"The reality is that our biotech VC industry is facing an unprecedented level of competition where there has been a massive influx of capital into the sector from traditional and new players, going after a fairly limited pool of high-quality investment opportunities."

Can you describe the approach Vertex Ventures HC takes to portfolio construction and the platforms you currently find most appealing for investment?

CN: In terms of platform plays, there are novel chemistry platforms, novel biology platforms and other types of next-generation platform technologies for specific applications (e.g. regulation of cytokine expression). Within our portfolio, Bicycle Tx ($BCYC) is a great example of a novel chemistry platform, where Bicycle’s scientific founder, Sir Greg Winter, who was awarded a Nobel Prize in Chemistry in 2018, invented bicyclic peptides, which in turn created a new universe of chemical matter with differentiated tumor-penetrating and PK properties. We have also made concentrated bets on breakthrough biological insights where we have a high level of conviction. These range from interrogating extra-chromosal DNA to target amplification oncogenes with Boundless Bio (founded by UCSD’s Paul Mischel), to critical biological insights into glycan-mediated immune regulation in oncology and inflammatory diseases with Palleon Pharma (founded by Stanford’s Carolyn Bertozzi), to first-in-class approaches of targeting RNA-binding proteins, which underpinned our investment thesis in 28-7 Tx (founded by Harvard’s Dean George Daley and co.). In addition, there are unique cytokine regulation platforms like Obsidian, where they are developing IL-15-regulated engineered TILs (Tumor Reactive Lymphocytes) cell therapy that could potentially obviate the need for IL2 treatment.

There are also ways of conceiving platform concepts with unique business models. This perspective led to our investment in Elevate Bio’s Series B last year. They have a central cell and gene manufacturing facility called Basecamp on one hand, and about half a dozen cell and gene therapy programs incubated and founded with different scientific founders on the other. Not only does the central facility Basecamp serve process development and manufacturing needs of its in-house incubatee companies, it also provides such services to non-Elevate companies. The structure is analogous to Bridge Bio's model and we are excited to see this model gaining significant investor traction when they raised the US$525 million Series C recently.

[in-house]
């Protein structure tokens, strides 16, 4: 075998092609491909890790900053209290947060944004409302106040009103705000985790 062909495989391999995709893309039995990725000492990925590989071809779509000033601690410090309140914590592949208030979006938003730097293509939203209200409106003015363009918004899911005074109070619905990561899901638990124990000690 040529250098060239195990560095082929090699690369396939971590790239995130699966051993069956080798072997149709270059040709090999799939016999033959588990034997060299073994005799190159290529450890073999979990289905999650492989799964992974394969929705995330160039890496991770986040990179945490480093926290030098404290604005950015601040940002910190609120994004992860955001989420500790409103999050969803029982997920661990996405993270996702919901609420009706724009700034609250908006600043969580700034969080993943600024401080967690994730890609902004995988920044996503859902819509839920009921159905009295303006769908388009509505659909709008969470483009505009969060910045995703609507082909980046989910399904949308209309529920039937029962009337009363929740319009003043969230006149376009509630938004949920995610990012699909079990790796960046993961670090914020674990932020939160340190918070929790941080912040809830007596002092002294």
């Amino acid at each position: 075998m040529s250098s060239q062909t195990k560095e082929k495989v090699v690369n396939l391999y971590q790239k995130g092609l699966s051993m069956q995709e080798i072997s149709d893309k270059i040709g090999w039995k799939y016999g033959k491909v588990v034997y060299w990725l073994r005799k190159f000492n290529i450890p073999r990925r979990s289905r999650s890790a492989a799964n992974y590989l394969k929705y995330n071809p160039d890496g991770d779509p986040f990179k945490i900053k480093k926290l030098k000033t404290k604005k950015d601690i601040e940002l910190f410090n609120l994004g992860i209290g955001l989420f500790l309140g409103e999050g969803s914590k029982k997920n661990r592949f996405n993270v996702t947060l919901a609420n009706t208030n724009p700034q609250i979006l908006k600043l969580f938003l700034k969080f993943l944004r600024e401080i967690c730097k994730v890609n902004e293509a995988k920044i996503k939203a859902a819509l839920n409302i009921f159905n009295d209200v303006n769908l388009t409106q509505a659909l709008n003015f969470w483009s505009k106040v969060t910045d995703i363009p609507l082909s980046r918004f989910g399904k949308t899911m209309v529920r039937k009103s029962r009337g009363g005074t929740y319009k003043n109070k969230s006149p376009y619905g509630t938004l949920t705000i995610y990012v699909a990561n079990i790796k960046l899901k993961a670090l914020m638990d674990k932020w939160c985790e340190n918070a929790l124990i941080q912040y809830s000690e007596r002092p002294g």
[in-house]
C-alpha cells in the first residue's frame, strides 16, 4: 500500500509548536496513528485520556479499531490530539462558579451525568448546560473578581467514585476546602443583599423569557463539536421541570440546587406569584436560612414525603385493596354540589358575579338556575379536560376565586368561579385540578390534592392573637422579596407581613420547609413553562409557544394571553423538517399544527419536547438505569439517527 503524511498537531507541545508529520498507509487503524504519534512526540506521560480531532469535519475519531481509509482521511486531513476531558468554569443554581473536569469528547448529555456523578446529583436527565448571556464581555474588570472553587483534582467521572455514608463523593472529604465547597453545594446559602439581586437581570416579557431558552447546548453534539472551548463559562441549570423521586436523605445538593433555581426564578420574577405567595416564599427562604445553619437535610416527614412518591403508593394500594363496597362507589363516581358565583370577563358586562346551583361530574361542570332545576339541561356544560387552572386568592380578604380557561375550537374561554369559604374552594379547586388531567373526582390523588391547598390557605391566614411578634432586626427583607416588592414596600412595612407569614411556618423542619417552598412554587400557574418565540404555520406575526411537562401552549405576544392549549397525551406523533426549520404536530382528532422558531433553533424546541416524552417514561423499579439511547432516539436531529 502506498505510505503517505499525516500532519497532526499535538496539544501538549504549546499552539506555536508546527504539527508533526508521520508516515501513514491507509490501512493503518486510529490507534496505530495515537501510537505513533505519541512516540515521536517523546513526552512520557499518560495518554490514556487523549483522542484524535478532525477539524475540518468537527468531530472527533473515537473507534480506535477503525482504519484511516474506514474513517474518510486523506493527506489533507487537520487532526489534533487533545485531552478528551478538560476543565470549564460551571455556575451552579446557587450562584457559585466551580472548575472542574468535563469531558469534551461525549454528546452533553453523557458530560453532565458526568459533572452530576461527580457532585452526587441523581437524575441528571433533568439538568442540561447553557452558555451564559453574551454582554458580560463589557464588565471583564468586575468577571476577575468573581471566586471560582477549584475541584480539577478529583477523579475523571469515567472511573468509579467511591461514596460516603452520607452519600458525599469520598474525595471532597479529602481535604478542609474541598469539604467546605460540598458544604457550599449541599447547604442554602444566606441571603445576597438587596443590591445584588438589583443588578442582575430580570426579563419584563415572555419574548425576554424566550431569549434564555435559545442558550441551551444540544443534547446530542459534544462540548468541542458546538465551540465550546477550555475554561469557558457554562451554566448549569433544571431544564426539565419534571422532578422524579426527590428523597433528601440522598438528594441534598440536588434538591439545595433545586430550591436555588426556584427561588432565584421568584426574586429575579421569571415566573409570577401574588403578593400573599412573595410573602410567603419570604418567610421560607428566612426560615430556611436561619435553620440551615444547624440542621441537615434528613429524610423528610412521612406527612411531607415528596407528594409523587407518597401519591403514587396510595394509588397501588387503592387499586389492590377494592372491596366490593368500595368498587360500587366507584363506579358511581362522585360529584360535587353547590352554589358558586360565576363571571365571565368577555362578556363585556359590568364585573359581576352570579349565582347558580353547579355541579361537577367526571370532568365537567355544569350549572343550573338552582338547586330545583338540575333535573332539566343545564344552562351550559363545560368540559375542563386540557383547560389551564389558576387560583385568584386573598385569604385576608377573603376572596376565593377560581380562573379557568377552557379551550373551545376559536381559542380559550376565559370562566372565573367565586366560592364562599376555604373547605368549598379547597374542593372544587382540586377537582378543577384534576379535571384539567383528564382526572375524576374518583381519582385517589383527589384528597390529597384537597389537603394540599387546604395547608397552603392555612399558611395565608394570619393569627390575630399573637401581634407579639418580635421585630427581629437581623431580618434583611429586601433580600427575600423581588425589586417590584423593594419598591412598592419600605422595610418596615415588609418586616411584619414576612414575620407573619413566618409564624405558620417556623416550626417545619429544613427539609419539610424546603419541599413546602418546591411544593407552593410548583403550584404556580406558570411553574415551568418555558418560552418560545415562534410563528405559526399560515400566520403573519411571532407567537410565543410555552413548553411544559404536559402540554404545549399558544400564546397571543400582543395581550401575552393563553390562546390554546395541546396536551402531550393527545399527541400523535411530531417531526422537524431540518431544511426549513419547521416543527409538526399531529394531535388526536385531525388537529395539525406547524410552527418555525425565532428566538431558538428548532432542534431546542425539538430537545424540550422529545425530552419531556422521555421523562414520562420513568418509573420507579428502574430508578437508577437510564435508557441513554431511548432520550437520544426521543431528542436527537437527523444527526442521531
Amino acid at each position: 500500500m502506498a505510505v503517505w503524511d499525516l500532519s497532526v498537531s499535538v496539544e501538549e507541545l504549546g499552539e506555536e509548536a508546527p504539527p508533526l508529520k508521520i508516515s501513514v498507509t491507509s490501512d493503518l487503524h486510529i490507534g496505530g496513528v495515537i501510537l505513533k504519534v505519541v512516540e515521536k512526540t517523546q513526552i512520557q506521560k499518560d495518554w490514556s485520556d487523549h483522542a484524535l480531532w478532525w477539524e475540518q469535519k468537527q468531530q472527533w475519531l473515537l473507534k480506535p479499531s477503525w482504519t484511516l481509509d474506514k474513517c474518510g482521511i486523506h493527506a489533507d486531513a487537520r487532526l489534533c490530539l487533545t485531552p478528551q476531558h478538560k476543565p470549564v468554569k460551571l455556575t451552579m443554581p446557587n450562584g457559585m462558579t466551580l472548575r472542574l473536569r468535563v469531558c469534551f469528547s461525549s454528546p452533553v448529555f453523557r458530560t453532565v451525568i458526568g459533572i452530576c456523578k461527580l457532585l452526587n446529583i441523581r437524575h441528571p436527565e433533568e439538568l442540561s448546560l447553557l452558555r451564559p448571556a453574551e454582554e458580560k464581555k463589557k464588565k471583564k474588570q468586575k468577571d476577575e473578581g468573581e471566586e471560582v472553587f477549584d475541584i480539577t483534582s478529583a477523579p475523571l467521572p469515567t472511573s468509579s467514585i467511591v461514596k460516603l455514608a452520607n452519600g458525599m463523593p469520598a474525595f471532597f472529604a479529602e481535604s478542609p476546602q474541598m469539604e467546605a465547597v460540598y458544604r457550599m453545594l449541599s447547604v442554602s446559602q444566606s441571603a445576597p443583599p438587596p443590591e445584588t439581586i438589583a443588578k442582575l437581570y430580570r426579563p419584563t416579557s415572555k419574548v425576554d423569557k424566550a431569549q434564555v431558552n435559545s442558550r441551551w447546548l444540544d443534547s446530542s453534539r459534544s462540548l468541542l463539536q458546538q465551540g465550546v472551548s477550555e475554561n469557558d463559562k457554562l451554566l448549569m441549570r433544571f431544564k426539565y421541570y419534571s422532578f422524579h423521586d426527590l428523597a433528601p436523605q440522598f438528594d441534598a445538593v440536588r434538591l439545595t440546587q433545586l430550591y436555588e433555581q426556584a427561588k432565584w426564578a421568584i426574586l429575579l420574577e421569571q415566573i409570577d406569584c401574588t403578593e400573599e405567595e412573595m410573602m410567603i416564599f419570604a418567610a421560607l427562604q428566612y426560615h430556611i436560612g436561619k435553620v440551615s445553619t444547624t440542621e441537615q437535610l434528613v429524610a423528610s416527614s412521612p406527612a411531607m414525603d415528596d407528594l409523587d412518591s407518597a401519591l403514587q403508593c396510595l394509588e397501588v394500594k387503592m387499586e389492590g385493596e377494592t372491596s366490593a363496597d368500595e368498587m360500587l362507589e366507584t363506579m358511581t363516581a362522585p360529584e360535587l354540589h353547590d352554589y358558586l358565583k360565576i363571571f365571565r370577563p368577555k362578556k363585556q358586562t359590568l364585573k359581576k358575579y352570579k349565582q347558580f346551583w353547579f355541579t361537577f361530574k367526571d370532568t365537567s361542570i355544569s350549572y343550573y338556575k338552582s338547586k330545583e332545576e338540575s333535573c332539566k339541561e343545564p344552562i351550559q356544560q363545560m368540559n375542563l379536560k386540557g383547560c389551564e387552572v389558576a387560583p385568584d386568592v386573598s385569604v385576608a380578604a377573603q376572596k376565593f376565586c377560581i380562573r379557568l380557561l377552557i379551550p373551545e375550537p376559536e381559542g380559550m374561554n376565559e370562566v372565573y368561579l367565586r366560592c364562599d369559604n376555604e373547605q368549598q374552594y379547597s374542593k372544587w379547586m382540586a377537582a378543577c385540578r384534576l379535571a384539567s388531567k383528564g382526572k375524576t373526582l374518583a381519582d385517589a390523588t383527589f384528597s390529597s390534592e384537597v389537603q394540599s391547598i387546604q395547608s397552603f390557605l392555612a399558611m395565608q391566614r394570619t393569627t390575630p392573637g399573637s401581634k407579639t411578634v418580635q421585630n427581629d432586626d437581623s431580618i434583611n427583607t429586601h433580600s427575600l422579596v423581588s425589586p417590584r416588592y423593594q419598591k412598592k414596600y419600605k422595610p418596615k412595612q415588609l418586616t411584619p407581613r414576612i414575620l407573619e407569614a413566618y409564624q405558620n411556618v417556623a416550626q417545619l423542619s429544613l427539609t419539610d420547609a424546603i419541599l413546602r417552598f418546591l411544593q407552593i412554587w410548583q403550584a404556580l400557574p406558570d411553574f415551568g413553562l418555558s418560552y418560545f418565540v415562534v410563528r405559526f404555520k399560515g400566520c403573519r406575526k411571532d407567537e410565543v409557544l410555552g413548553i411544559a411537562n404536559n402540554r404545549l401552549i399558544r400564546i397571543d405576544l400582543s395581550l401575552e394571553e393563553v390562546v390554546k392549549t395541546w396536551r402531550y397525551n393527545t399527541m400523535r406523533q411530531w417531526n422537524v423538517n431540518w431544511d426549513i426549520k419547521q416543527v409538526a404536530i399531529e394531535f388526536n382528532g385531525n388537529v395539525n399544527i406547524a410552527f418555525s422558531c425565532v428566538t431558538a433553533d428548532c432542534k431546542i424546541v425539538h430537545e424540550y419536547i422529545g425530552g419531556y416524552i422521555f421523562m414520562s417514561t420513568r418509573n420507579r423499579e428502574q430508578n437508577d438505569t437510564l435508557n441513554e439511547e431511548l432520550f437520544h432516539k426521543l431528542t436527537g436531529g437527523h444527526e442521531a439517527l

How has the influx of capital affected the biotech investment landscape?

CN: It is paradoxical that it is actually more challenging for fundamentals-focused funds like ours to make new investments in the current bull market. The reality is that our biotech VC industry is facing an unprecedented level of competition where there has been a massive influx of capital into the sector from traditional and new players, going after a fairly limited pool of high-quality investment opportunities. Most of these financings are centered on great science, but one has to recognize that there is still a limit to which their pipeline could be derisked in terms of actual scientific and clinical risk. In short, we are witnessing a disconnect now between valuations and early-stage opportunities where scientific and clinical risks are still inherently very high. As long-term investors, our we try to avoid herd mentality when it comes to chasing “hot deals”, because to us, successful financing is a means to an end – the end being the delivery of outcome benefits to patients in the clinic.

Where does regulatory oversight rank in your criteria when evaluating an investment?

CN: Our portfolio is heavily weighted in areas such as oncology and orphan diseases, where regulatory aspects of drug development have largely been favorable. Generally speaking, we have seen FDA being open to collaborate and willing to provide feedback to early-stage biotech companies on the development path of a clinical program. Regulatory challenges are of course different outside of oncology or rare indications, or for cases where clinical evidence is ambiguous at best. We are seeing this now with the case of Biogen’s aducanumab for Alzheimer’s Disease, which has been contentious.

What areas of biotech do you believe have potential transform the industry over the next decade?

LH: We have seen a lot of traction in the gene editing space and we still like the fundamental science. CNS is an area we invested in as well, which is higher risk biology, but we believe there is huge unmet need and great opportunities. We have not done as much with pure play AI and machine learning drug discovery platforms, which could be a very promising for the field. However, we are still awaiting more proof of concept in terms of the drugs that come out of the platforms and how they perform in the clinic relative to more traditional drug discovery.